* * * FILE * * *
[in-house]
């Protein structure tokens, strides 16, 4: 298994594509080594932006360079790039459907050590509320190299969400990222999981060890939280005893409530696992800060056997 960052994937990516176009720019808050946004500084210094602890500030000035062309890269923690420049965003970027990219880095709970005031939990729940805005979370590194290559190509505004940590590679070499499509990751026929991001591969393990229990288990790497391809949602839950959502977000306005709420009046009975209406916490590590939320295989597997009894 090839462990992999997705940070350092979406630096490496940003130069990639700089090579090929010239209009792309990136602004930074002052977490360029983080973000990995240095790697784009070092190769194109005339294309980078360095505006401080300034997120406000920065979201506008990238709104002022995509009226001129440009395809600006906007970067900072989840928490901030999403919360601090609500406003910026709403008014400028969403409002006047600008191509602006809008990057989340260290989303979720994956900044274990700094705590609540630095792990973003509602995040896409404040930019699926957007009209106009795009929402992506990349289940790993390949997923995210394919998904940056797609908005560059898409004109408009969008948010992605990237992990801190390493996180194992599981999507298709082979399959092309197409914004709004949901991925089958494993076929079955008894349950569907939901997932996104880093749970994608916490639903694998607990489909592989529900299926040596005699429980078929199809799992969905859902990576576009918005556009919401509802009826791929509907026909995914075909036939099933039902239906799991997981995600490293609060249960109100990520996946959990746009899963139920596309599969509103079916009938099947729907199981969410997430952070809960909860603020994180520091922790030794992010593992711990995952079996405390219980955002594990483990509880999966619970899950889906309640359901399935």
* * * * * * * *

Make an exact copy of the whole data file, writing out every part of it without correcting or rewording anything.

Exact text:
[in-house]
């Protein structure tokens, strides 16, 4: 298994594509080594932006360079790039459907050590509320190299969400990222999981060890939280005893409530696992800060056997 960052994937990516176009720019808050946004500084210094602890500030000035062309890269923690420049965003970027990219880095709970005031939990729940805005979370590194290559190509505004940590590679070499499509990751026929991001591969393990229990288990790497391809949602839950959502977000306005709420009046009975209406916490590590939320295989597997009894 090839462990992999997705940070350092979406630096490496940003130069990639700089090579090929010239209009792309990136602004930074002052977490360029983080973000990995240095790697784009070092190769194109005339294309980078360095505006401080300034997120406000920065979201506008990238709104002022995509009226001129440009395809600006906007970067900072989840928490901030999403919360601090609500406003910026709403008014400028969403409002006047600008191509602006809008990057989340260290989303979720994956900044274990700094705590609540630095792990973003509602995040896409404040930019699926957007009209106009795009929402992506990349289940790993390949997923995210394919998904940056797609908005560059898409004109408009969008948010992605990237992990801190390493996180194992599981999507298709082979399959092309197409914004709004949901991925089958494993076929079955008894349950569907939901997932996104880093749970994608916490639903694998607990489909592989529900299926040596005699429980078929199809799992969905859902990576576009918005556009919401509802009826791929509907026909995914075909036939099933039902239906799991997981995600490293609060249960109100990520996946959990746009899963139920596309599969509103079916009938099947729907199981969410997430952070809960909860603020994180520091922790030794992010593992711990995952079996405390219980955002594990483990509880999966619970899950889906309640359901399935």